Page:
When we walked outside our apartment to the edge of the Griboyedov Canal in central St. Petersburg and saw the onion domes of the Church on Spilled Blood about a kilometer in the distance, we knew we were in Russia. It is a stunning sight in a lovely old city. We were about 2 blocks off Nevsky Prospect on the Griboyedov and the church is about 3 or 4 blocks on the opposite side of this main street. Our visit was at the end of September and we had lovely cool but often sunny weather.
The church was built on the site of the assassination of Tsar Alexander II. Because of the need to preserve the precise spot where Alexander fell and situate the church exactly, the canal was narrowed at this point and the platform of the church extends over the canal which can be seen in the picture at the head of this post.
Americans know Alexander II as the Russian Tsar who sold Alaska to the US. Alexander II was probably the most significant reformer of Russia during the period of the Tsars, his most notable accomplishment being the freeing of the serfs. He also created more democratic institutions, abolished capital punishment and reformed the judiciary. Apparently too little too late however and throughout his reign he was threatened by assassins. In 1881 they succeeded and he was assassinated with bombs on the streets of St. Petersburg. This led to a backlash that may have aided the revolution that was to overthrow his grandson and the imperial house a few decades later.
The church was built by Alexander III to memorialize his father. The exterior is stunning with a variety of finishes, icons of saints and interesting crosses and domes. The style is classic medieval Russian architecture; it harkens back to the image of St. Basils in Red Square in Moscow completed 300 years beforehand.
The canal is on one side of the church and there is a large park next to it on the opposite side which is a good place in summer for a stroll and a picnic. The wonderful Russian Museum is nearby so a nice day would combine a visit to the Church on Spilled Blood, with a stroll in the park and a visit to the museum.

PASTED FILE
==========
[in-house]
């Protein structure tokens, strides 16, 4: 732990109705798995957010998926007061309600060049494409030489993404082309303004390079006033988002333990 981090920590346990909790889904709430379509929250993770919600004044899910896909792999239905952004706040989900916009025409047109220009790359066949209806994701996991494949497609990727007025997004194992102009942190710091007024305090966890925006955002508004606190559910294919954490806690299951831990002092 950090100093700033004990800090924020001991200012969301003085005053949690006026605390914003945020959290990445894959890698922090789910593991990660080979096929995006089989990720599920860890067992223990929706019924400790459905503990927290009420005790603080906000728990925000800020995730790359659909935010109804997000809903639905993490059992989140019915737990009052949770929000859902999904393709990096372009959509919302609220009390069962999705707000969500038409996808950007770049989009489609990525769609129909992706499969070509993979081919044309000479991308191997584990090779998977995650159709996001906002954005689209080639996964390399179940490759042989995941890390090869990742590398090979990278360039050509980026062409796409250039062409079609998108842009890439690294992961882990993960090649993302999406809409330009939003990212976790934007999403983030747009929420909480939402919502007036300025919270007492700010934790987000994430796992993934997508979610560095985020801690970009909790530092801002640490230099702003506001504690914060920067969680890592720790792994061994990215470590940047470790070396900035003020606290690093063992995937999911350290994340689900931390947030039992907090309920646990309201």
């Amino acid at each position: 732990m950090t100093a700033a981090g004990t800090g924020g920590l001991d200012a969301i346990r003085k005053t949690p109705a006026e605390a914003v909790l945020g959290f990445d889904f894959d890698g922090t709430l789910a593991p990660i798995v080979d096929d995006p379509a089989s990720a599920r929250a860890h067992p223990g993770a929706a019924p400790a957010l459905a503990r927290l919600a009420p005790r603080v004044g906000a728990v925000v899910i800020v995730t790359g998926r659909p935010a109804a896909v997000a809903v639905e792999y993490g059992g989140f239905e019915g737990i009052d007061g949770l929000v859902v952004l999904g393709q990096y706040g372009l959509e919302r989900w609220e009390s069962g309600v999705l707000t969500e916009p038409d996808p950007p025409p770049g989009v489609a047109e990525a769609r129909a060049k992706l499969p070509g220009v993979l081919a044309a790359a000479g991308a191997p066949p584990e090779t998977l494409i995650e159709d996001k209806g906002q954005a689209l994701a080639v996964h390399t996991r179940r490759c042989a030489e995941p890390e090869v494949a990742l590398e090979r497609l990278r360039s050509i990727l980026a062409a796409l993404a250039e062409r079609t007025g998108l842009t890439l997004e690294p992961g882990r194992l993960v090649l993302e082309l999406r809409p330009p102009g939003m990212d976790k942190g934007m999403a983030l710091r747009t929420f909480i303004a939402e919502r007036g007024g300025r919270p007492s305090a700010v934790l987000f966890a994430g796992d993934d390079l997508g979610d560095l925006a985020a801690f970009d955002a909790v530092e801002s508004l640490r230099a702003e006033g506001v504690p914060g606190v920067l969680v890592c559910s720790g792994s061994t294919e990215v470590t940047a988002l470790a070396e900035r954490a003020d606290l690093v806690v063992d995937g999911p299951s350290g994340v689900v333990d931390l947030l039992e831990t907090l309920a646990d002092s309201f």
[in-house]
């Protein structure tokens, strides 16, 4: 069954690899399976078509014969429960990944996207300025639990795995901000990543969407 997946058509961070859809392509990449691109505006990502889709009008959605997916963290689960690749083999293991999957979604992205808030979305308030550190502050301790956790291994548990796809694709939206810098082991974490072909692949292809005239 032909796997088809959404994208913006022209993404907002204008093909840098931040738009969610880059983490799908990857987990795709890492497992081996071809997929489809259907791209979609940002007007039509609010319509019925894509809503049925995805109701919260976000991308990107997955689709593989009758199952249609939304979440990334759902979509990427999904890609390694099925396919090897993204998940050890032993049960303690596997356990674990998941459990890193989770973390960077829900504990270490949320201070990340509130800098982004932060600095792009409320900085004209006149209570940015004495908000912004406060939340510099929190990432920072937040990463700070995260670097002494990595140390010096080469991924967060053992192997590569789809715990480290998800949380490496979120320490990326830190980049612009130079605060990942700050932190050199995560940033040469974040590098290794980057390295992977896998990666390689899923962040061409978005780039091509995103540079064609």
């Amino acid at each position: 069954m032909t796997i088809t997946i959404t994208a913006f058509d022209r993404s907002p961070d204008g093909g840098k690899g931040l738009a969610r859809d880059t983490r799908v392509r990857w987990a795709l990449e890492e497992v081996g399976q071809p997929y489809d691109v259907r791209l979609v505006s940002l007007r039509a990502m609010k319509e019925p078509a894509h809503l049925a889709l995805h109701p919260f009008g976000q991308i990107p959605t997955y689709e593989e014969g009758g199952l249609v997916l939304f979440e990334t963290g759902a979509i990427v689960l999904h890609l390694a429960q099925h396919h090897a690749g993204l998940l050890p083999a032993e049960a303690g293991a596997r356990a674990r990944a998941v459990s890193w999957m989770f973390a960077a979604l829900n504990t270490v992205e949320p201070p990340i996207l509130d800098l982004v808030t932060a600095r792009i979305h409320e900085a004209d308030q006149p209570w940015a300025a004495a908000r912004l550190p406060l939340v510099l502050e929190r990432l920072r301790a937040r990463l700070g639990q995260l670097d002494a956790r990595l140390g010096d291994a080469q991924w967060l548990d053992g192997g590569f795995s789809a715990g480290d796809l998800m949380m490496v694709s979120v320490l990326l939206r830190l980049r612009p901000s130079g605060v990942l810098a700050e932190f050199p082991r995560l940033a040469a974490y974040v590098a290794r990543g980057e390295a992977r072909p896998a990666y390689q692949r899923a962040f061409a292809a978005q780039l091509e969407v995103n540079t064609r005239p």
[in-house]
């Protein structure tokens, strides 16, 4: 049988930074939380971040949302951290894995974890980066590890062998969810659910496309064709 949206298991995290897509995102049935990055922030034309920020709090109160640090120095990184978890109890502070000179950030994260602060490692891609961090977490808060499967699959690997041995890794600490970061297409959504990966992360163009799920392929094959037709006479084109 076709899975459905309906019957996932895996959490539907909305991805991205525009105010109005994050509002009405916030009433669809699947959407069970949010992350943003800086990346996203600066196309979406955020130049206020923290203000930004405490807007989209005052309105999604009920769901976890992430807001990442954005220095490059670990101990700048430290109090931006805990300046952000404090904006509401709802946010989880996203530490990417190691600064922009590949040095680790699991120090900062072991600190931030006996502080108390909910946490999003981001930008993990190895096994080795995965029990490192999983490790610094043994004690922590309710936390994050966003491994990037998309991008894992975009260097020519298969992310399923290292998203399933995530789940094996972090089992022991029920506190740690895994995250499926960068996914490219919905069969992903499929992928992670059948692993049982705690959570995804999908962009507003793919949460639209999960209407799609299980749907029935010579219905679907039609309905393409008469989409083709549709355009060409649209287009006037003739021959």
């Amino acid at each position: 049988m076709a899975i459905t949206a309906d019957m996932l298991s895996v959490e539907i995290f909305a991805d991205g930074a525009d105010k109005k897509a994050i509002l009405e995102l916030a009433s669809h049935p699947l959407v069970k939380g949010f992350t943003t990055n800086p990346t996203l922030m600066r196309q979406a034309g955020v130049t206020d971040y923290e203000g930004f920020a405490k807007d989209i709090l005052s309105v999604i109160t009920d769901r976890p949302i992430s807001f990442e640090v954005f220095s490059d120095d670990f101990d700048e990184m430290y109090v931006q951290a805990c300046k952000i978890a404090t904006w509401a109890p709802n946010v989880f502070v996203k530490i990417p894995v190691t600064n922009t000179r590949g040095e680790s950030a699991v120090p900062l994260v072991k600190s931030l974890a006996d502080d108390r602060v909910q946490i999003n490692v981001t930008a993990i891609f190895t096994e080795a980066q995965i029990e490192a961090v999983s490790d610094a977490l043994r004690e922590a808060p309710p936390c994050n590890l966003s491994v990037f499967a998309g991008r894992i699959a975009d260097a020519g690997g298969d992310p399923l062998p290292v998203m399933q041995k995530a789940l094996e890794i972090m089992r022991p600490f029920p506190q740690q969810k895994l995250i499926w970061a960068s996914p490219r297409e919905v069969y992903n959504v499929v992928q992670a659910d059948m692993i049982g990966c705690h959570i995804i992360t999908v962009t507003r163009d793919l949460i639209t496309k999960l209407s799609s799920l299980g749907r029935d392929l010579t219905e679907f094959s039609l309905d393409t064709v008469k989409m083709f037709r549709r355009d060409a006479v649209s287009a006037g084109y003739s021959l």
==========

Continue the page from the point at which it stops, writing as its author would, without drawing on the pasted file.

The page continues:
Near the door where we entered the church, there is a jeweled canopy that marks the exact spot where the Tsar fell; the canopy is covered in precious and semi-precious stones, but the floor below it is the original cobblestones on which Alexander fell mortally wounded. The first bomb missed injuring him, but he got out of his carriage to confront the assailant allowing a second assailant to succeed with another bomb.
The church has never been a regular parish church but was used for memorial services; after the revolution it was used for vegetable storage, as a morgue during the Siege of Leningrad and generally abused. Over the last 30 years the mosaics have been restored and it now serves as a museum. There are 7500 square meters of mosaics. When you walk through the doors you are stunned by the ornate grandeur.
The mosaics cover nearly every inch of ceiling and walls.
There are charming little ‘Easter Eggs’ everywhere you look, like the faces of Christ and of a saint looking down at us from side domes.
The bejeweled holy gate which provides entrance to the altar beyond was heavily damaged during the Soviet period and all the enameled icons were lost; they have been recreated and replaced and were re-consecrated in 2012.
Here is a closer look at the gate set with jewels and carvings from semi-precious stones.
These screens to the left and right of the Holy Gate were also heavily damaged during the Soviet Period and the enameled saint portraits lost. There are facsimiles as placeholders now while new panels are being created.